Will Ireland be competitive? Will Imam-ul-Haq be able to bear the weight of a famous family name? Will the sun make an appearance?
There are plenty of issues that will be settled when Test cricket’s newest members make their bow against the might of Pakistan on Friday.
The home side will have 10 Test debutants – their only experience of the format coming from the one, ill-starred Ashes fixture Boyd Rankin played for England.
But they will not have a monopoly on first-day butterflies. Imam-ul-Haq gave a hint that he has the talent to supersede the fact he is the nephew of the chief selector by scoring a century on his one-day international debut for Pakistan against Sri Lanka in Abu Dhabi last year.
The bespectacled batsman will have to work hard to offset the accusations of nepotism that might come with making his Test bow on uncle Inzamam’s watch, but he is keen to take up the challenge.
Ireland’s players may be as green as the trim on their cable-knit jumpers when it comes to playing Test cricket, but enough of them have been around the block enough times to know how to compete.
Ed Joyce will be 40 on his next birthday. The left-handed batsman will become the 19th oldest debutant in Test history. He has the pedigree of over 18,000 runs in 254 first-class games.
His recent past has been interrupted by injury, but by the looks of his fine one-day international century against UAE in Dubai in January he has clearly still got it.
He is not the only one with the capacity to impress. The O’Brien brothers, Niall and Kevin, have a history of big-stage heroics. And it will be intriguing to see how well Paul Stirling – who proved to be a master at the T10 League in Sharjah last December – can transition from being a star of cricket’s very shortest format to its longest.
It is hard not to make a balanced analysis of Ireland’s accession to Test cricket without simultaneously pouring cold water on the overall idea – both literally and metaphorically.
Actually hosting matches is a loss-leader. Cricket Ireland's annual finances will be propped up by the revenues brought in by T20 internationals against India later this summer. The Test itself is expected to recoup only around half of the cost of staging it.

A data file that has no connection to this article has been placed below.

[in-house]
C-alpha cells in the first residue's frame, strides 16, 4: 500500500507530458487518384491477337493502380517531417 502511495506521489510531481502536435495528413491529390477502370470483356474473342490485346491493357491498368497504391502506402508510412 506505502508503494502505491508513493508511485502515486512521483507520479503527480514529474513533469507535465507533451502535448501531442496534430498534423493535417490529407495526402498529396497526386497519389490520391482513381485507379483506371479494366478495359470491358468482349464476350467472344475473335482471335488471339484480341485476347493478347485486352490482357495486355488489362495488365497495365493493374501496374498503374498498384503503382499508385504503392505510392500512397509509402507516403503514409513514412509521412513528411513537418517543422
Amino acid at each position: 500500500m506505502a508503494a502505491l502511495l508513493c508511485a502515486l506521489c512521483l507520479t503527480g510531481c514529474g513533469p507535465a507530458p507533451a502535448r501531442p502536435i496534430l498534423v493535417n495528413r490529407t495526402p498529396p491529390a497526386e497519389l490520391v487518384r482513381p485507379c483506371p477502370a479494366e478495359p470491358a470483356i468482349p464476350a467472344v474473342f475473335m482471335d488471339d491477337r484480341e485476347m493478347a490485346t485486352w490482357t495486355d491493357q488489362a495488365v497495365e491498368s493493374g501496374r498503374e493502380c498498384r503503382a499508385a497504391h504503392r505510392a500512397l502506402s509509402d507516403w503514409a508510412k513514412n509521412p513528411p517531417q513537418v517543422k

And then there is the weather. The forecast for Malahide according to weather.com is for 11 degrees and rain on the first day, with the sun threatening to creep through only on Sunday.
Read more on Ireland v Pakistan:
Joyce, Rankin and Balbirnie: Three players key to Ireland's progress in Test cricket
Welcome to the club: Ireland in the Test arena, but membership comes at a cost
Given that international cricketers generally chase the sun, the Test could provide quite the shock for the touring side.
When Pakistan last started a Test series, against Sri Lanka in 2017, it was in September when the heat of the UAE summer was severe.
It was over 40 degrees at the Zayed Cricket Stadium in Abu Dhabi, and the players and umpires were the only people at the ground who were not sat in shade.
The Baltic conditions could help bridge the experience gap between the sides. A green top and cold weather may play into Mohammed Amir’s hands, but it could also help neuter the threat of Shadab Khan, who might do well to ward off frostbite in his spinning fingers.
It is well known and understandable that sides starting out in Test cricket struggle to notch wins.
Generally, they are only supported by an immature domestic first-class game. The players struggle to adjust to the rhythm of five-day cricket. And they are playing catch up on their opposition.
In a different age, New Zealand took 44 matches and 26 years to win a Test match for the first time.
The closest sample in the modern era is Bangladesh. They took 35 matches and four years to taste victory for the first time.
And yet despite the prevailing wisdom, Ireland might be fairly well set to compete straight away, with a squad full of experience of both international at first-class experience.
If they do manage the unlikely and beat Pakistan, they would be just the second out of 11 sides to win their first Test. Australia won the first one that played, against England in 1877.